Let’s talk about salary: Talking about how much money you make is generally seen as taboo. Yet many younger workers are doing just that, according to a Bankrate.com survey. Some 42% of Gen Z workers, ages 18-25, and 40% of millennial employees, ages 26-41, have shared their salary information with a coworker or other professional contact, the survey found. The poll was conducted by YouGov Plc, February 16-18 among 2,449 adults, and of those 1,416 were either employed or looking for work. Individual conversations, conducted outside the workplace, can help you know where you stand compared to your coworkers, Foster said. So can research on websites like Glassdoor or Payscale. Yet advocates believe that companies have a role to play and should be open about pay ranges. The hope is that pay transparency will bring about pay equity, which is essentially equal pay for work of equal or comparable value. 63% of employees prefer to work at a company that discloses pay information over one that does not, a survey by Glassdoor found. However, only 19% of employees said their company discloses salary ranges internally among all employees, according to the survey.  Source:  CNBC 4/27/22

New law requires notice to employees on electronic monitoring: New York Gov. Kathy Hochul signed Senate Bill S2628 into law on Nov. 8, 2021, and it took effect on May 7, 2022.  The new law requires every private-sector employer to provide notice of its electronic monitoring practices to all employees upon hiring and in a "conspicuous place." The new law applies to all private employers within the state, regardless of size or entity type, and governs surveillance of employee internet usage and communications, including phone calls, text messages and emails. The notice, in written or electronic form, must advise employees that any and all telephone conversations, email communications and internet access or usage may be subject to monitoring "at any and all times and by any lawful means." The new law only covers processes that target the activity or communications of a particular employee, and excludes activities designed to manage the type or volume of incoming or outgoing email, telephone voice mail or internet usage, or performed solely for the purpose of system maintenance or security. Source: Holland & Knight 5/4/22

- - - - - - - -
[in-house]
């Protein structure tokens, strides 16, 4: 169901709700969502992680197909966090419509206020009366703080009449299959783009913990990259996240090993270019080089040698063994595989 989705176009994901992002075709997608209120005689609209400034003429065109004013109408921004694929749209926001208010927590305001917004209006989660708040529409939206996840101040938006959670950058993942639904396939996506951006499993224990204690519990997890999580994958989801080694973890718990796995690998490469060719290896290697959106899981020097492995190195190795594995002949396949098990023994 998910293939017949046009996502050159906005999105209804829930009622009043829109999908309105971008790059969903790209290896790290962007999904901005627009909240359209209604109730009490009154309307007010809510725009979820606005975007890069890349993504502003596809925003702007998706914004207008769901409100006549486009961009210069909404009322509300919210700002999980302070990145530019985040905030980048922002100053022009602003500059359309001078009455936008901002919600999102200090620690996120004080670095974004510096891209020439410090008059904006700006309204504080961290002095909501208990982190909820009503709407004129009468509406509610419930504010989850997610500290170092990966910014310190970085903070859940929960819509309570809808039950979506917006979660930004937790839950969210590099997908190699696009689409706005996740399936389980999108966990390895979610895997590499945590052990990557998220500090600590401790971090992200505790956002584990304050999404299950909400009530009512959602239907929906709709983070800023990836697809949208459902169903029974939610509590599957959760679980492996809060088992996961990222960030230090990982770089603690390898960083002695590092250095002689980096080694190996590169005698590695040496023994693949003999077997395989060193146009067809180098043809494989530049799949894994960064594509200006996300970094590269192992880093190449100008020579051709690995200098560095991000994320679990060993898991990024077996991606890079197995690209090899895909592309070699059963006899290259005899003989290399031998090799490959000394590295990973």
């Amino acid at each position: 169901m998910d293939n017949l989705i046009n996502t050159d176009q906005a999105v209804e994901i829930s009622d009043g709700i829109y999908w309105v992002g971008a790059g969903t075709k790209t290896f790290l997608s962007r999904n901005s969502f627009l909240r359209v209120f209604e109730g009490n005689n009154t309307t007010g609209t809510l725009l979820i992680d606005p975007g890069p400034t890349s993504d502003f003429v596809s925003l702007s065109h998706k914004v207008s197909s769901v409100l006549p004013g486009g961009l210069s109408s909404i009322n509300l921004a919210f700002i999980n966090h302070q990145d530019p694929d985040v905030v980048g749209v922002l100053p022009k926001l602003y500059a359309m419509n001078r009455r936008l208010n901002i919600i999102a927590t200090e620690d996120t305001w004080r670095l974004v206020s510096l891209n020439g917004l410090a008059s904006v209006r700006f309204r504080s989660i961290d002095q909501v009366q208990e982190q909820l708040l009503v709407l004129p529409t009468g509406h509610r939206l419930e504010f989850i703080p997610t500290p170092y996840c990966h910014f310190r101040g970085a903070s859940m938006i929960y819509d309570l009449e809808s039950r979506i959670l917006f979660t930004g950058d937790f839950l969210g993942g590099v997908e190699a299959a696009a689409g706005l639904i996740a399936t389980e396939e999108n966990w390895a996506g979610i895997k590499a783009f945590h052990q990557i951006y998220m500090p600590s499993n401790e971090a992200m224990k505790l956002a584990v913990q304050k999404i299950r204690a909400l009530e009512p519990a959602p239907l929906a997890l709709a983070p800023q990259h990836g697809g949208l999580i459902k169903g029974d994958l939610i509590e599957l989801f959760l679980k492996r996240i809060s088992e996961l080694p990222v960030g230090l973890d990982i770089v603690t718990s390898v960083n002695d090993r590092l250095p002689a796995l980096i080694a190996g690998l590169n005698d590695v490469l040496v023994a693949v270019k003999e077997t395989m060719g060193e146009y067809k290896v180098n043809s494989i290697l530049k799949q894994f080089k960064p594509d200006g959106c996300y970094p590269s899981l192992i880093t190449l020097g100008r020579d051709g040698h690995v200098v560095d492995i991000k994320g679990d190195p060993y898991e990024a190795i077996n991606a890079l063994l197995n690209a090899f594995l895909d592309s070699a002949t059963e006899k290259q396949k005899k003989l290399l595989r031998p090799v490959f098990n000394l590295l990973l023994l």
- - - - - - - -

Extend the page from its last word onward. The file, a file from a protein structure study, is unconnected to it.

Considering everyone is moving here, it has the best return to office rate:  Companies nationwide are struggling to get employees back in the office, but not in Austin, Texas.  These days, the city’s workforce is putting in more face time at offices than those in any other major U.S. metro area. Austin offices are 59% occupied—and cracked the 60% threshold last month—according to data from Kastle Systems, an office-security firm that records workers’ comings and goings by measuring badge swipes into skyscrapers and corporate campuses.  And this report doesn’t include government employees, which would make the numbers even higher.  While Austin has cracked the code on luring workers back in, its success has less to do with office perks such as ping-pong tables and free meals than some employers might hope. The city’s hiring boom over the past decade has drawn young professionals who work in tech-adjacent roles, such as sales, marketing, and business development. Finance professionals and tech’s corporate workers might be more likely than coders to find themselves in an office. Source:  Wall Street Journal 5/2/22